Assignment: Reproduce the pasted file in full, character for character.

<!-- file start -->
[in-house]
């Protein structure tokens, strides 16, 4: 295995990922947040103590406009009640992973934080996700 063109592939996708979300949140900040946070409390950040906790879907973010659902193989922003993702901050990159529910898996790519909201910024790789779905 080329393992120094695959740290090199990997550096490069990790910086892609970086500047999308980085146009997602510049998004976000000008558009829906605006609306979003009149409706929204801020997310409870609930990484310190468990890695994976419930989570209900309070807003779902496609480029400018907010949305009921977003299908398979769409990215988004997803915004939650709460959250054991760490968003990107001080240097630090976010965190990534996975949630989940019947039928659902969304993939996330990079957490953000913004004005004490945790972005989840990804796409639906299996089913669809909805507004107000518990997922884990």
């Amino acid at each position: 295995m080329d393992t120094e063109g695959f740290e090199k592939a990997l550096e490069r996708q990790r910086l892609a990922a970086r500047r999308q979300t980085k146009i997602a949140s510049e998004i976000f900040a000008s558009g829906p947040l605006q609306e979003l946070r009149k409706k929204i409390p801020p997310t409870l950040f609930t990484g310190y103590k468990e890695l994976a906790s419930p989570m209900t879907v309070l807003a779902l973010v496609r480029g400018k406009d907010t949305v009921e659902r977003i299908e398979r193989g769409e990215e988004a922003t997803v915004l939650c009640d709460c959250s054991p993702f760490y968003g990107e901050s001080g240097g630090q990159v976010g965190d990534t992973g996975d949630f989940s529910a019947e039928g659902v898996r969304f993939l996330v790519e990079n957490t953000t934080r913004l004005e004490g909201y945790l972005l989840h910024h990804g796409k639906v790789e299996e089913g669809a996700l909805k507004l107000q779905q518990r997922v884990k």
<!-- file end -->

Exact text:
[in-house]
């Protein structure tokens, strides 16, 4: 295995990922947040103590406009009640992973934080996700 063109592939996708979300949140900040946070409390950040906790879907973010659902193989922003993702901050990159529910898996790519909201910024790789779905 080329393992120094695959740290090199990997550096490069990790910086892609970086500047999308980085146009997602510049998004976000000008558009829906605006609306979003009149409706929204801020997310409870609930990484310190468990890695994976419930989570209900309070807003779902496609480029400018907010949305009921977003299908398979769409990215988004997803915004939650709460959250054991760490968003990107001080240097630090976010965190990534996975949630989940019947039928659902969304993939996330990079957490953000913004004005004490945790972005989840990804796409639906299996089913669809909805507004107000518990997922884990």
């Amino acid at each position: 295995m080329d393992t120094e063109g695959f740290e090199k592939a990997l550096e490069r996708q990790r910086l892609a990922a970086r500047r999308q979300t980085k146009i997602a949140s510049e998004i976000f900040a000008s558009g829906p947040l605006q609306e979003l946070r009149k409706k929204i409390p801020p997310t409870l950040f609930t990484g310190y103590k468990e890695l994976a906790s419930p989570m209900t879907v309070l807003a779902l973010v496609r480029g400018k406009d907010t949305v009921e659902r977003i299908e398979r193989g769409e990215e988004a922003t997803v915004l939650c009640d709460c959250s054991p993702f760490y968003g990107e901050s001080g240097g630090q990159v976010g965190d990534t992973g996975d949630f989940s529910a019947e039928g659902v898996r969304f993939l996330v790519e990079n957490t953000t934080r913004l004005e004490g909201y945790l972005l989840h910024h990804g796409k639906v790789e299996e089913g669809a996700l909805k507004l107000q779905q518990r997922v884990k």